Moderator: Prof. William Burke-White, Richard Perry Professor of Law and Director,  Perry World House, University of PennsylvaniaCol. Gary Brown, Senior Legal Advisor, United States Department of DefenseDr. Fred Kagan, Resident Scholar and Director, Critical Threats Project, American Enterprise InstituteSean Kanuck, Center for International Security and Cooperation, Stanford University; former U.S. National Intelligence Officer for Cyber Issues from 2011-2016Daniel (DJ) Rosenthal, Associate Managing Director, Kroll; former NSC Director for Counterterrorism and Senior Counsel at the ODNI and DOJMr. David Sanger, Chief Washington Correspondent, The New York Times
2:30pm – 2:45pmBreak
2:45pm – 4:15pm    Panel 2: Influencing Public Opinion and Exerting Political Leverage from Abroad (VIDEO)
Moderator: Prof. George Lucas, Professor of Philosophy and Public Policy, Naval Postgraduate SchoolHon. Adrian Basora, Director Eurasia Program, Foreign Policy Research Institute (FPRI); former U.S. Ambassador to Czechoslovakia and the Czech RepublicMr. Douglas Birch, Freelance journalist. Former National Security reporter, Center for Public Integrity, Washington, and Moscow Bureau Chief for the Associated PressMr. Tarun Chhabra, Visiting Fellow at Brookings Institution and Perry World House; former Director of Strategic Planning and Director for Human Rights and National Security, National Security CouncilMs. Carrie Cordero, Private practitioner and cybersecurity expert; former Director of National Security Studies, Georgetown University Law CenterMr. Luke Harding, Foreign Correspondent and former Moscow Bureau Chief, The Guardian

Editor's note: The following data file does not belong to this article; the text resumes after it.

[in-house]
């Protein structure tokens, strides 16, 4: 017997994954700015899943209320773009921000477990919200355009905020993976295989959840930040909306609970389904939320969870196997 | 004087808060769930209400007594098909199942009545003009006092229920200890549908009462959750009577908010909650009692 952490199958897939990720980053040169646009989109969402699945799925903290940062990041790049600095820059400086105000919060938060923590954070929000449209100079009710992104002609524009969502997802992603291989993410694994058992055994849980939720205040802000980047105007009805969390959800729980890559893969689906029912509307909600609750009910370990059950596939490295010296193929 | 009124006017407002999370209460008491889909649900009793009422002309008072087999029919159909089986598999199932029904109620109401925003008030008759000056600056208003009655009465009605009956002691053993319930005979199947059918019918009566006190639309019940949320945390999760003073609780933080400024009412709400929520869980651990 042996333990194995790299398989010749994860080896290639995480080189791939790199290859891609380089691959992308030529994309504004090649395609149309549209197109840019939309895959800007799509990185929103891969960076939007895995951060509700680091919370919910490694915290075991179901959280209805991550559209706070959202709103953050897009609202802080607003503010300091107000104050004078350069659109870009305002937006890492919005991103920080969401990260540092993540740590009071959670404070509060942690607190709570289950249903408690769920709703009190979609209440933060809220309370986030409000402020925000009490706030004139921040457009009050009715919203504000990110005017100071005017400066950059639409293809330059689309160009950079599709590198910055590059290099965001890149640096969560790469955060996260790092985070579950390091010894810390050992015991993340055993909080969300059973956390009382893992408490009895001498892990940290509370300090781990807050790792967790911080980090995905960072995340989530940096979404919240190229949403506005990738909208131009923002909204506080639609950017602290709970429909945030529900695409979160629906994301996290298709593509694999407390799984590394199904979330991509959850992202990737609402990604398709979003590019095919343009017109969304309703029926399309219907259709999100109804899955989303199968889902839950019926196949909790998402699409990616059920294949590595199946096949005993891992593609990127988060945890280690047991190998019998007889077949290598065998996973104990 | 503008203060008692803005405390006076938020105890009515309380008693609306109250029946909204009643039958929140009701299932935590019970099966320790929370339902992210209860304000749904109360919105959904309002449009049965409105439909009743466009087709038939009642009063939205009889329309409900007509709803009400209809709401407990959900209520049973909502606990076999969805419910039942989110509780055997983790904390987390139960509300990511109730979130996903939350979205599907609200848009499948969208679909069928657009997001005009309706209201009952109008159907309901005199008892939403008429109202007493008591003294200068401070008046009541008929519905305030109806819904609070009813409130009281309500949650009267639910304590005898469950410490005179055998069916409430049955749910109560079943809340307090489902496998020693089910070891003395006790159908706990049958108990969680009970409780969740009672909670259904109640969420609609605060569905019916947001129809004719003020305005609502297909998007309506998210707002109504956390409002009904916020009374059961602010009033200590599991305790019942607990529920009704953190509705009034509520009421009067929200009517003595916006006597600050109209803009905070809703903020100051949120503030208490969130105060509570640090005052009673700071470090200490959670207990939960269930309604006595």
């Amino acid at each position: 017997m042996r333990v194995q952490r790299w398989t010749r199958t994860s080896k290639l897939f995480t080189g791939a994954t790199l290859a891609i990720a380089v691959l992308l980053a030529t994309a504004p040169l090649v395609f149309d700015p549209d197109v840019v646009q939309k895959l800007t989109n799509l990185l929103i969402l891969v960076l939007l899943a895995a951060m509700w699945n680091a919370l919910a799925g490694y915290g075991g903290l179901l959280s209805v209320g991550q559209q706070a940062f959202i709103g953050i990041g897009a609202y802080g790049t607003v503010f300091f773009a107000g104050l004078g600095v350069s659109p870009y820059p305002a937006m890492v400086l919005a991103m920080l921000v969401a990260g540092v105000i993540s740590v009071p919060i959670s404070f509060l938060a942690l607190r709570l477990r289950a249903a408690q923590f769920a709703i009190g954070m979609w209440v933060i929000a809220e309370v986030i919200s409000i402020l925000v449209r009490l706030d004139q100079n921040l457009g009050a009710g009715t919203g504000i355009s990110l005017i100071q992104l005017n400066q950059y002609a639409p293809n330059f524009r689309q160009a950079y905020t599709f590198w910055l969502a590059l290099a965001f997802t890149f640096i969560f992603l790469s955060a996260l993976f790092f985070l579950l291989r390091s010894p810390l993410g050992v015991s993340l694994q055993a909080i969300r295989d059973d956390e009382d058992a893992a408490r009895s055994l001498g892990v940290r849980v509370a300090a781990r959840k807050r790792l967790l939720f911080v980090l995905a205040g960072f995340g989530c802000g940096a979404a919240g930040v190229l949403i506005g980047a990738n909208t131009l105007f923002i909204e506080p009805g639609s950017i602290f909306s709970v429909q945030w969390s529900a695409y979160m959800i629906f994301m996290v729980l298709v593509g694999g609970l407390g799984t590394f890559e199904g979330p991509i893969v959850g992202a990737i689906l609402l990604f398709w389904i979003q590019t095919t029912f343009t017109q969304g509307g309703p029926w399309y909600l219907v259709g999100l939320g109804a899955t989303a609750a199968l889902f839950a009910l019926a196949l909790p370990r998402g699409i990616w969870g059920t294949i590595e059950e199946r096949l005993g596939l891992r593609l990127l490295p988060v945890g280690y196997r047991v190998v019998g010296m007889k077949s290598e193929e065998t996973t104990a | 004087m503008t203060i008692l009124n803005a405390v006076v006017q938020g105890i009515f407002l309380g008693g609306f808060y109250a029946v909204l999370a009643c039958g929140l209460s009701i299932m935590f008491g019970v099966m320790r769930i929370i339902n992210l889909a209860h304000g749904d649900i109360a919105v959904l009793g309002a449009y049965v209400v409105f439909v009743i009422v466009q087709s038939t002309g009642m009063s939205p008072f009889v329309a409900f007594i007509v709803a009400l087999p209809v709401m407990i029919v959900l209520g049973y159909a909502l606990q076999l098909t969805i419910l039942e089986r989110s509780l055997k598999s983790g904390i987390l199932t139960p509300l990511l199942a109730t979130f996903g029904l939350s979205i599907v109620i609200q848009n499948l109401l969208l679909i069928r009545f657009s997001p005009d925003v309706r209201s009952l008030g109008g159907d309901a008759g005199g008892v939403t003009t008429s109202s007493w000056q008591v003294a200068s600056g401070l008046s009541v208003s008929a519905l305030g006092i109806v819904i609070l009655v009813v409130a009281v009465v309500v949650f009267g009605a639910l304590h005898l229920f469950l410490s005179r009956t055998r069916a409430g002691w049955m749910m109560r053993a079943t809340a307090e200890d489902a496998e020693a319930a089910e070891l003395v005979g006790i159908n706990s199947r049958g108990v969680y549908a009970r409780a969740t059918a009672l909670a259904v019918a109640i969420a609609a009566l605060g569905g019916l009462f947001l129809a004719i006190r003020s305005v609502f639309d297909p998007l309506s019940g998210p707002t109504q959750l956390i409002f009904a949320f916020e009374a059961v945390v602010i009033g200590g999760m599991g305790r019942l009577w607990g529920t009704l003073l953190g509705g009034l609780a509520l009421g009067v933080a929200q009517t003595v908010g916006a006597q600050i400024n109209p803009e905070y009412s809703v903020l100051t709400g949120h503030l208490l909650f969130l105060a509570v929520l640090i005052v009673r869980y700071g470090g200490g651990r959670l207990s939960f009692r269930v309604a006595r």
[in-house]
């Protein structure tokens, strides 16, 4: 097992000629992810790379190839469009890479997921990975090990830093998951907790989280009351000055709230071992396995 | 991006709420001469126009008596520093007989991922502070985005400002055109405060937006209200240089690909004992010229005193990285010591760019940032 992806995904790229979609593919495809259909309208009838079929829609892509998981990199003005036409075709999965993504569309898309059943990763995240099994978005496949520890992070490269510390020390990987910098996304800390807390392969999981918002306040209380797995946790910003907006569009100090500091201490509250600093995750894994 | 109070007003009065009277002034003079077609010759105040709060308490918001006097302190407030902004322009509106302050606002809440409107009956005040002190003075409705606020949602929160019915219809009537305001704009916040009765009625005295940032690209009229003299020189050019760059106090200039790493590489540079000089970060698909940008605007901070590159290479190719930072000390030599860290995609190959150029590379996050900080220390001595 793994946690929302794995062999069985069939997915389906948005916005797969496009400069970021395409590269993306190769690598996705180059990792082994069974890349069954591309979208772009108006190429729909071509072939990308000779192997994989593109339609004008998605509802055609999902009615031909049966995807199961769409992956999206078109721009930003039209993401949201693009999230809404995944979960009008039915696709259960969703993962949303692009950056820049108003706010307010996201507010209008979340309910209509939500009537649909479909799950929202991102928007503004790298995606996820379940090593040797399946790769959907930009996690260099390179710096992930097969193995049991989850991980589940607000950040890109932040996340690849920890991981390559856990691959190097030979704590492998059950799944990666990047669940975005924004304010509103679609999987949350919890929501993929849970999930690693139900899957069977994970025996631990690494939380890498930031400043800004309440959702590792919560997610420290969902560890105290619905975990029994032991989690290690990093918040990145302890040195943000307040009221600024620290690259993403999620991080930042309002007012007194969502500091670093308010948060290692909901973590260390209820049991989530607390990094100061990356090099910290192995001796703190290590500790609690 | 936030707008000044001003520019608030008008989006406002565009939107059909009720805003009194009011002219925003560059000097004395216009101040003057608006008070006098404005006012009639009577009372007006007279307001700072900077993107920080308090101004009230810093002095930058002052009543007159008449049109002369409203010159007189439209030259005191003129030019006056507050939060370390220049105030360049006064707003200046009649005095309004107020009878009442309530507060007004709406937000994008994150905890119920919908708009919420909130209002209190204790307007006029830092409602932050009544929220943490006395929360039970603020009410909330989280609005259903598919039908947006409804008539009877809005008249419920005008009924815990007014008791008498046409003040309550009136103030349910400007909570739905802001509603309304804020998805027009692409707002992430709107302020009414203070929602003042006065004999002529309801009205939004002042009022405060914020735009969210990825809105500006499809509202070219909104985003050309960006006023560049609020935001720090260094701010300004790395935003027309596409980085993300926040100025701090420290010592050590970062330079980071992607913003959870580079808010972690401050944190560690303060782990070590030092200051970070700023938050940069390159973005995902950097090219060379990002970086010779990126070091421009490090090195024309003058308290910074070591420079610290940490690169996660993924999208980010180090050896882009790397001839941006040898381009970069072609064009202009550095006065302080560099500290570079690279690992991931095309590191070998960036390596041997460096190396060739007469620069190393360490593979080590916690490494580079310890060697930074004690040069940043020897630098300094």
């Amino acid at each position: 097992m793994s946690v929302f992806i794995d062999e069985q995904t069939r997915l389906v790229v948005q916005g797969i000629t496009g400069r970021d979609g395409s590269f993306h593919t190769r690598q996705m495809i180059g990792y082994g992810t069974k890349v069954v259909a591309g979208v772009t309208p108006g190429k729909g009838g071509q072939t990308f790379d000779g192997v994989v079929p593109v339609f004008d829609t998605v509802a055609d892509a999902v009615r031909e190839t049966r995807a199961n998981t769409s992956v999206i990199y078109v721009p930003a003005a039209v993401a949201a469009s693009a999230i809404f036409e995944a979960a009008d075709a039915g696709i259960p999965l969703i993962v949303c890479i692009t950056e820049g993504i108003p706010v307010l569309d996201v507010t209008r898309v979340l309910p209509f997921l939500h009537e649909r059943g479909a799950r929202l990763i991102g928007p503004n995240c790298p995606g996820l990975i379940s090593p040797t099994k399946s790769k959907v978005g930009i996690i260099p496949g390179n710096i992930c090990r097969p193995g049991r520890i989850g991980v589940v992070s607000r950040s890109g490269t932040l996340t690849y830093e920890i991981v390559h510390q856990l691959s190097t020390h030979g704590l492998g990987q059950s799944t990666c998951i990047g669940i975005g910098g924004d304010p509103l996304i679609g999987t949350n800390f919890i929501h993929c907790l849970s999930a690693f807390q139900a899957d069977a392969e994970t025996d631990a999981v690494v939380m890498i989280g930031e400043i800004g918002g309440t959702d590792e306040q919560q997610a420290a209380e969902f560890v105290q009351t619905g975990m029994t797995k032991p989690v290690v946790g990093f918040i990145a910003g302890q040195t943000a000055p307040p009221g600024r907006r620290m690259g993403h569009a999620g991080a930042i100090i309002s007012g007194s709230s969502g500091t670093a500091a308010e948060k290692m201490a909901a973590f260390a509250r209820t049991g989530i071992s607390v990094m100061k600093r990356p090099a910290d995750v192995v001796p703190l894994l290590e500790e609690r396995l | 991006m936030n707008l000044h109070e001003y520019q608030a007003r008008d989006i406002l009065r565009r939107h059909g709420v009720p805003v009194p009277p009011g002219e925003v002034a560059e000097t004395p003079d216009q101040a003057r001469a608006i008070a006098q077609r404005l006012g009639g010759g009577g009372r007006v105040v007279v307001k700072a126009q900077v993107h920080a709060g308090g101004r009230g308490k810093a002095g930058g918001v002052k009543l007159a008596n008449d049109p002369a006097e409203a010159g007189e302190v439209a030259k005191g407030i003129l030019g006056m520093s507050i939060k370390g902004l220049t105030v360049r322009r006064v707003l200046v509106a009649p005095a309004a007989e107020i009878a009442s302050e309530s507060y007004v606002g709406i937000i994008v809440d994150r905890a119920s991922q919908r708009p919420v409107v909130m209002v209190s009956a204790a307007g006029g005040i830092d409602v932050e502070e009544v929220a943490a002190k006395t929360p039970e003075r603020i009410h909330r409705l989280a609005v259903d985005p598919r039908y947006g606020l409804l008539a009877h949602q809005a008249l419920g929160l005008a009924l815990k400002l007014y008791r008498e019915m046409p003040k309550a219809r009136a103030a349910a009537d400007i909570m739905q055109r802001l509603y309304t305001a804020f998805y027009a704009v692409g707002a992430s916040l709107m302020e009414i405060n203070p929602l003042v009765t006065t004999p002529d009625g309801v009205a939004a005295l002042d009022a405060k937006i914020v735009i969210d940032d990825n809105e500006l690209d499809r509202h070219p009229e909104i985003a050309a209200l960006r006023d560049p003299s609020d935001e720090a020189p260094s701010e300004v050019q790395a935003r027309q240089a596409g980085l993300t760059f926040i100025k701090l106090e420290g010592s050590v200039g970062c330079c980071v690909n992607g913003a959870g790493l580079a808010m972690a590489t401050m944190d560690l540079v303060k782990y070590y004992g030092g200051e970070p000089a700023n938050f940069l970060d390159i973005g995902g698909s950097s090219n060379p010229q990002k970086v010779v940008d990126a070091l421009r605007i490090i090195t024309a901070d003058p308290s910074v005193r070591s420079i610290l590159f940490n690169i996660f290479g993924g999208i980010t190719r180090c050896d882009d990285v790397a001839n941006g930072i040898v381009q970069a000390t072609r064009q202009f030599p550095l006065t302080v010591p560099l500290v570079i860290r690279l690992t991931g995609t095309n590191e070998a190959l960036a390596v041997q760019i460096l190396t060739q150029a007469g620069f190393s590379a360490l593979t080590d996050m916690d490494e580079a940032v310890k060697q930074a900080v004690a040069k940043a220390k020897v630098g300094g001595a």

This program has been approved for 3.0 ethics CLE credits for Pennsylvania lawyers. CLE credit may be available in other jurisdictions as well. Attendees seeking CLE credit should bring separate payment in the amount of $100.00 ($50.00 public interest/non-profit attorneys) cash or check made payable to The Trustees of the University of Pennsylvania.
4:30pm – 6:00pmHaaga Lecture (VIDEO):
RUSSIAN MEDDLING IN THE 2016 PRESIDENTIAL ELECTION: Implications for the Rule of LawSpeaker: General Michael HaydenModerator: Professor Claire FinkelsteinThis lecture has been approved for 1.5 ethics CLE credit for Pennsylvania lawyers. CLE credit may be available in other jurisdictions as well. Attendees seeking CLE credit should bring separate payment in the amount of $40.00 ($20.00 public interest/non-profit attorneys) cash or check made payable to The Trustees of the University of Pennsylvania.
6:00pm – 7:00pmCocktail Reception, Open to Registered GuestsHaaga Lounge (the Goat)

(Both panels and Haaga Lecture will take place in the Fitts Auditorium at Penn Law. The reception following the lecture will be held in the Haaga Lounge)

Participants

Hon. Adrian Basora

Director Eurasia Program, Foreign Policy Research Institute (FPRI); former U.S. Ambassador to Czechoslovakia and the Czech Republic

Mr. Douglas Birch

Freelance journalist. Former National Security reporter, Center for Public Integrity, Washington, and Moscow Bureau Chief for the Associated Press

Col. Gary Brown

Senior Legal Advisor, United States Department of Defense

Professor William Burke-White

Director, Perry World House

Mr. Tarun Chhabra

former Director of Strategic Planning and Director for Human Rights and National Security at the White House

Ms. Carrie Cordero

Attorney and Cybersecurity Expert; formerly Director of National Security Studies at Georgetown Law

Professor Claire Finkelstein

CERL Founder & Director, University of Pennsylvania Law School

Mr. Luke Harding

Journalist, The Guardian

General (ret.) Michael Hayden

former Director of the Central Intelligence Agency and the National Security Agency

Dr. Fred Kagan

Resident Scholar and Director, Critical Threats Project, American Enterprise Institute

Mr. Sean Kanuck

Center for International Security and Cooperation, Stanford University; former U.S. National Intelligence Officer for Cyber Issues from 2011-2016

Professor

George LucasNaval Post Graduate School

Mr. Daniel (DJ) Rosenthal